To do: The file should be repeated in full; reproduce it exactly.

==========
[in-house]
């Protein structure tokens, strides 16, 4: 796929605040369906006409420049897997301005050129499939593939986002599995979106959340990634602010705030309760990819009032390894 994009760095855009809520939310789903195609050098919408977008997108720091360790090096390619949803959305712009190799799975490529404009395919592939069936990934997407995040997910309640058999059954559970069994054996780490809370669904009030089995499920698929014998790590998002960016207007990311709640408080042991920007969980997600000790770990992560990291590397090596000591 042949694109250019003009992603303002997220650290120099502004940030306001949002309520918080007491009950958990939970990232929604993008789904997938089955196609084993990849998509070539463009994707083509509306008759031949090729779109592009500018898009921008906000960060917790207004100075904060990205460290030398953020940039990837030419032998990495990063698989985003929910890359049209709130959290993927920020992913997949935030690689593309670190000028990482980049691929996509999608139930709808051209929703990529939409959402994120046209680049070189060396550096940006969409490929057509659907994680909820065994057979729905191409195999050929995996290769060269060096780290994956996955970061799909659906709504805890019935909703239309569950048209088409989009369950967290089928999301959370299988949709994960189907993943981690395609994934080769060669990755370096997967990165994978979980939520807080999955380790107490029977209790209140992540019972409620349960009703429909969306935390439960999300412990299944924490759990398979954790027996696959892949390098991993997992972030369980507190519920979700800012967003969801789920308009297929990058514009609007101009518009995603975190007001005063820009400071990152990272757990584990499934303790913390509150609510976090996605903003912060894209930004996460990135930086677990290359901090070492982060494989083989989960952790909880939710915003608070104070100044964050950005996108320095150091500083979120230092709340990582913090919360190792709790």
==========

[in-house]
């Protein structure tokens, strides 16, 4: 796929605040369906006409420049897997301005050129499939593939986002599995979106959340990634602010705030309760990819009032390894 994009760095855009809520939310789903195609050098919408977008997108720091360790090096390619949803959305712009190799799975490529404009395919592939069936990934997407995040997910309640058999059954559970069994054996780490809370669904009030089995499920698929014998790590998002960016207007990311709640408080042991920007969980997600000790770990992560990291590397090596000591 042949694109250019003009992603303002997220650290120099502004940030306001949002309520918080007491009950958990939970990232929604993008789904997938089955196609084993990849998509070539463009994707083509509306008759031949090729779109592009500018898009921008906000960060917790207004100075904060990205460290030398953020940039990837030419032998990495990063698989985003929910890359049209709130959290993927920020992913997949935030690689593309670190000028990482980049691929996509999608139930709808051209929703990529939409959402994120046209680049070189060396550096940006969409490929057509659907994680909820065994057979729905191409195999050929995996290769060269060096780290994956996955970061799909659906709504805890019935909703239309569950048209088409989009369950967290089928999301959370299988949709994960189907993943981690395609994934080769060669990755370096997967990165994978979980939520807080999955380790107490029977209790209140992540019972409620349960009703429909969306935390439960999300412990299944924490759990398979954790027996696959892949390098991993997992972030369980507190519920979700800012967003969801789920308009297929990058514009609007101009518009995603975190007001005063820009400071990152990272757990584990499934303790913390509150609510976090996605903003912060894209930004996460990135930086677990290359901090070492982060494989083989989960952790909880939710915003608070104070100044964050950005996108320095150091500083979120230092709340990582913090919360190792709790």